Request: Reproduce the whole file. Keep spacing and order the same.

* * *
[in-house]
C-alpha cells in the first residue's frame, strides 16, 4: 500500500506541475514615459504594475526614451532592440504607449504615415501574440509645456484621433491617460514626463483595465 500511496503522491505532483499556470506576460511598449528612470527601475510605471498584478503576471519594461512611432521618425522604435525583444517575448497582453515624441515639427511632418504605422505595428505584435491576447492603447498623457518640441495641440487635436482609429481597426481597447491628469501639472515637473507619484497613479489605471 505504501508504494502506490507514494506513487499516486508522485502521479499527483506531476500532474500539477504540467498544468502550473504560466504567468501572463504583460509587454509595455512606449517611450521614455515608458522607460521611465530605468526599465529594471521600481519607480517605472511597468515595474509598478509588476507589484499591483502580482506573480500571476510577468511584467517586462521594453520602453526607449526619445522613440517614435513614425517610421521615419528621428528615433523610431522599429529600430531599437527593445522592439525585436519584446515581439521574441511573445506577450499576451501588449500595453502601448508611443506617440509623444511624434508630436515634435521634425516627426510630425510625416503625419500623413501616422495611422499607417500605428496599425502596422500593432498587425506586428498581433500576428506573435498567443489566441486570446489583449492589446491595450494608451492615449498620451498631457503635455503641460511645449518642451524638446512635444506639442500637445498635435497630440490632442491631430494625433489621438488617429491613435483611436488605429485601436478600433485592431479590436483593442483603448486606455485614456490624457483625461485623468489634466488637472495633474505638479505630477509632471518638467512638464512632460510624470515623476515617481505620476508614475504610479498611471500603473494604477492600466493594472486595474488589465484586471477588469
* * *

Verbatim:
[in-house]
C-alpha cells in the first residue's frame, strides 16, 4: 500500500506541475514615459504594475526614451532592440504607449504615415501574440509645456484621433491617460514626463483595465 500511496503522491505532483499556470506576460511598449528612470527601475510605471498584478503576471519594461512611432521618425522604435525583444517575448497582453515624441515639427511632418504605422505595428505584435491576447492603447498623457518640441495641440487635436482609429481597426481597447491628469501639472515637473507619484497613479489605471 505504501508504494502506490507514494506513487499516486508522485502521479499527483506531476500532474500539477504540467498544468502550473504560466504567468501572463504583460509587454509595455512606449517611450521614455515608458522607460521611465530605468526599465529594471521600481519607480517605472511597468515595474509598478509588476507589484499591483502580482506573480500571476510577468511584467517586462521594453520602453526607449526619445522613440517614435513614425517610421521615419528621428528615433523610431522599429529600430531599437527593445522592439525585436519584446515581439521574441511573445506577450499576451501588449500595453502601448508611443506617440509623444511624434508630436515634435521634425516627426510630425510625416503625419500623413501616422495611422499607417500605428496599425502596422500593432498587425506586428498581433500576428506573435498567443489566441486570446489583449492589446491595450494608451492615449498620451498631457503635455503641460511645449518642451524638446512635444506639442500637445498635435497630440490632442491631430494625433489621438488617429491613435483611436488605429485601436478600433485592431479590436483593442483603448486606455485614456490624457483625461485623468489634466488637472495633474505638479505630477509632471518638467512638464512632460510624470515623476515617481505620476508614475504610479498611471500603473494604477492600466493594472486595474488589465484586471477588469